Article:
Hassockfield, built on the site of the Medomsley detention centre now being investigated for systematic child sex abuse of hundreds of boys, was run by Serco and had a particularly poor record of illegally using force against children. It was closed at the end of last year.Â The centre had a âno hugsâ policy, so staff could not comfort children, but bizarrely called its painful restraint system a âstructured hugâ.
Recently the inspection of Rainsbrook revealed that children were subjected to degrading treatment and racist comments and had been cared for by staff who were under the influence of illegal drugs. The inspection report revealed that staff had smuggled in âinappropriateâ DVDs. Children were restrained 166 times in six months â 72 of these restraint incidents were in response to children harming themselves. Despite this, the Youth Justice Board announced the next day that G4S had been granted an extension for its contract at Medway.
The contracts for both Medway and Rainsbrook are now coming to an end and a process to issue new contracts has been rumbling along behind the scenes at the Ministry of Justice. Winners of the new contracts are due to be announced on Tuesday 30 June. There are two possibilities: G4S may win both contracts, despite their appalling histories. Or G4S may lose both contracts, making way for new providers to profit from the incarceration of children. But the profits will be lower â the new contracts are for significantly less money than G4S and Serco have been paid since STCs were introduced. This does not bode well.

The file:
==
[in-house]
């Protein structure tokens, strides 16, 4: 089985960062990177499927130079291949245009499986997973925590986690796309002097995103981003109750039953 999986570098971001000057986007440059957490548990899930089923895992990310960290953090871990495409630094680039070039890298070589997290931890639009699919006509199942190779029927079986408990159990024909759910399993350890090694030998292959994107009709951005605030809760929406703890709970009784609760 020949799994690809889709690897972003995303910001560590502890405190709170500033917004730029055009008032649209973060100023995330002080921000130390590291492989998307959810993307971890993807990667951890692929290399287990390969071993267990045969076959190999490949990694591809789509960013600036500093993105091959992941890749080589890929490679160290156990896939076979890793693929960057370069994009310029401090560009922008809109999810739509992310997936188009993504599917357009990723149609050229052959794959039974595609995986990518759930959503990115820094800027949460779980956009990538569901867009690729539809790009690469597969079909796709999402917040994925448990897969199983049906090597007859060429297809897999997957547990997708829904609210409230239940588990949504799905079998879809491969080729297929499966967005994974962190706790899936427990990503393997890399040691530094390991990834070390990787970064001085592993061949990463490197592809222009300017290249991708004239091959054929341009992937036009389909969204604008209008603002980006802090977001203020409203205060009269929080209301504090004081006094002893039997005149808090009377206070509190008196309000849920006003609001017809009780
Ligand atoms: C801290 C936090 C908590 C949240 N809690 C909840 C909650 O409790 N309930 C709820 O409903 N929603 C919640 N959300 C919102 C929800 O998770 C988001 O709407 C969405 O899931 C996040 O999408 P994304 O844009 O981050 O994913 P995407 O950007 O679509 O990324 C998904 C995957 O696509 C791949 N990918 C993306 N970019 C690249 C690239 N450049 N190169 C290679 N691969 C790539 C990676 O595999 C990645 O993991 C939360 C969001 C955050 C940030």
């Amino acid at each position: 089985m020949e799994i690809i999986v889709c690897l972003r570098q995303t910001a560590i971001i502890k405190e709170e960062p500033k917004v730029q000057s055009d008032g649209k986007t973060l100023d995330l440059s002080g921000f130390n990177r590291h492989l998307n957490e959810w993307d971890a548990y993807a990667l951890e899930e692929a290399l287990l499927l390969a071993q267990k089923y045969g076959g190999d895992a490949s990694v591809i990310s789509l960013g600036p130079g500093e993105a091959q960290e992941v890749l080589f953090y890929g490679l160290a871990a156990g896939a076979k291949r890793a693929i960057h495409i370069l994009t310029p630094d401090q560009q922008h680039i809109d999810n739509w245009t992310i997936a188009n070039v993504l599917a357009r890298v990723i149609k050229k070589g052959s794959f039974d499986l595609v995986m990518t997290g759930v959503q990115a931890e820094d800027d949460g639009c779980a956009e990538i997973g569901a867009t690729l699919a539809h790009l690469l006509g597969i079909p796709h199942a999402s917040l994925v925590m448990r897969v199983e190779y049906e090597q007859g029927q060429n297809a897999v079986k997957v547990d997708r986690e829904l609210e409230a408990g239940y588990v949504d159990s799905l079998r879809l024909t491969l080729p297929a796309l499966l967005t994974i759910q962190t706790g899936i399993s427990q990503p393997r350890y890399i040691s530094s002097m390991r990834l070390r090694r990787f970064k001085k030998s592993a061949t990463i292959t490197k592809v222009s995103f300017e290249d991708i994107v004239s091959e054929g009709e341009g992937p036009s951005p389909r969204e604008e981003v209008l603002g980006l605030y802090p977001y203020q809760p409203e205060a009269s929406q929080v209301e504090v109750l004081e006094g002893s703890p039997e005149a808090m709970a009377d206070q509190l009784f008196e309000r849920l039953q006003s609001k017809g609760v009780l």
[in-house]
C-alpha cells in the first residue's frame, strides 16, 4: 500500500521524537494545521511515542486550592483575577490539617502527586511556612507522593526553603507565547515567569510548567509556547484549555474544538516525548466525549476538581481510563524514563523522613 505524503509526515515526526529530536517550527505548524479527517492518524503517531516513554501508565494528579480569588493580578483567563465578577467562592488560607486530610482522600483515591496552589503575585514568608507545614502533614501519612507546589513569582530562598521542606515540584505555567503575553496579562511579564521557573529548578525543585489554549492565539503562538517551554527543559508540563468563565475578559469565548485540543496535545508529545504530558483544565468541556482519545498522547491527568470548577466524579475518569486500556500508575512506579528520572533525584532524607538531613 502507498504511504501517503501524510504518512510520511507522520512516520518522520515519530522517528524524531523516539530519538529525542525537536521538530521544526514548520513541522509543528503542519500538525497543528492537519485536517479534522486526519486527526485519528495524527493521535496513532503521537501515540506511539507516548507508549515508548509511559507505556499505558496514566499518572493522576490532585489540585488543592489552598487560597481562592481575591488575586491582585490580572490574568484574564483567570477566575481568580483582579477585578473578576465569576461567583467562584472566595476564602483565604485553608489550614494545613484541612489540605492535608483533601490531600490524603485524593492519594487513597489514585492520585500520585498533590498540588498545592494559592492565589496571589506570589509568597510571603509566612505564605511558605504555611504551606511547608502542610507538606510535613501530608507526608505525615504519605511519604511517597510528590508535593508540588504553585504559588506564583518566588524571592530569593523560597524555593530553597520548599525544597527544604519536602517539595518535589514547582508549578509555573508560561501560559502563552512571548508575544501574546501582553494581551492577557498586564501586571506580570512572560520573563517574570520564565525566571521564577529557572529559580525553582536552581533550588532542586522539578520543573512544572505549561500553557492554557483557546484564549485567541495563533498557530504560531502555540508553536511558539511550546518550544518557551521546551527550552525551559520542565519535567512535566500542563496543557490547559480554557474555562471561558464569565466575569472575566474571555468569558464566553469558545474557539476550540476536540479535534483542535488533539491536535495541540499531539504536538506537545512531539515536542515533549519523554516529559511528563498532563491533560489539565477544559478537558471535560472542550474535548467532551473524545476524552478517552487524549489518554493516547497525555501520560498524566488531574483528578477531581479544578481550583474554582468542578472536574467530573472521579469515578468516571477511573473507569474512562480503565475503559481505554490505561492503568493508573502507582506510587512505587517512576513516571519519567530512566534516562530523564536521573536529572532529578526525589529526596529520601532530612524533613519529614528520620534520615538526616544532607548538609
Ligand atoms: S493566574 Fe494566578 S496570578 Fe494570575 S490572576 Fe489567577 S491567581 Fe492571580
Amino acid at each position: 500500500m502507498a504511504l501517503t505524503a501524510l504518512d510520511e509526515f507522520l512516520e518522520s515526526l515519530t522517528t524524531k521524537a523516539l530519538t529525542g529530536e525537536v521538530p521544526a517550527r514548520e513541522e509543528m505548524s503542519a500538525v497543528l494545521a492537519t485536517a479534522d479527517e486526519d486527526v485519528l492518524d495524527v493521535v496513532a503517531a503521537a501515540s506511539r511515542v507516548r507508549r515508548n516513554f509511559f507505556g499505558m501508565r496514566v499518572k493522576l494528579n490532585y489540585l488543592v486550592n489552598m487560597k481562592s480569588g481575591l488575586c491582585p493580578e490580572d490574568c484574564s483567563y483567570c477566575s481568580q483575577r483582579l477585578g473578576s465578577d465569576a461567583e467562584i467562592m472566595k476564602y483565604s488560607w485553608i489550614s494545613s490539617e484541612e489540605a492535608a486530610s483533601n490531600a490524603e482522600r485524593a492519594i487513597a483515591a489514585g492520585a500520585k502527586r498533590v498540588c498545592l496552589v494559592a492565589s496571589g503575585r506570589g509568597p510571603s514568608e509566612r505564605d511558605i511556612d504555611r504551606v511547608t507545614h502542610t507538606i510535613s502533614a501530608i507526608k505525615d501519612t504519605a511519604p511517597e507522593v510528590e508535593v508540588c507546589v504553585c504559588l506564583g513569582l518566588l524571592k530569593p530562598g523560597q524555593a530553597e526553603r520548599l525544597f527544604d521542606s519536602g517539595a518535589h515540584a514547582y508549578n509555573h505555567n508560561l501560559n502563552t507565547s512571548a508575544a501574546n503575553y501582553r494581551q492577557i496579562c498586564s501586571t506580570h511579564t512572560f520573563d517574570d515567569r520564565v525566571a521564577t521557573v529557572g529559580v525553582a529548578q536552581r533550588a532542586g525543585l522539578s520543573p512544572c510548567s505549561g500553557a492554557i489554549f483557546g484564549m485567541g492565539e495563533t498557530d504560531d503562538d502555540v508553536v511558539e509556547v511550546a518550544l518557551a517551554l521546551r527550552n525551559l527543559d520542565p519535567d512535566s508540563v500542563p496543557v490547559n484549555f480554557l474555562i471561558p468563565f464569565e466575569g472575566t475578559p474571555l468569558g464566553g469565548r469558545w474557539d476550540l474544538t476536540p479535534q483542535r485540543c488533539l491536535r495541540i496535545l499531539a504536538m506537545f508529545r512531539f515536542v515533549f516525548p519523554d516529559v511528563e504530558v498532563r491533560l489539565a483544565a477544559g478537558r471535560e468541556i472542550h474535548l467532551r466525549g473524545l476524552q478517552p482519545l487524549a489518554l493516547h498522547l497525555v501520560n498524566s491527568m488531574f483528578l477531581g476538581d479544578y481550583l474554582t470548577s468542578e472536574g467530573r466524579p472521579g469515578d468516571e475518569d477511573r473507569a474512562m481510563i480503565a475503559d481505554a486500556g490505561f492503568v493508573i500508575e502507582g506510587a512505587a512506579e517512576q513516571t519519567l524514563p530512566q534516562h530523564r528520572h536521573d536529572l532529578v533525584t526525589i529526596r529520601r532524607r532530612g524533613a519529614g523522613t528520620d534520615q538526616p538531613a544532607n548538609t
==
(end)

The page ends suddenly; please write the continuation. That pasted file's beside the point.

What should happen? They should be closed. This is an opportunity to save a lot of public money and make sure that children are not subjected to abuse.
The new secretary of state for justice and lord chancellor, Michael Gove, has spent a few weeks listening and learning and emerged into the media spotlight with a speech focussing on the courts. He is right to say that it is sometimes impossible to know in which century the courts operate. The shambling inefficiency needs radical reform, not just because it is a mess but because it disrespects justice and the rule of law.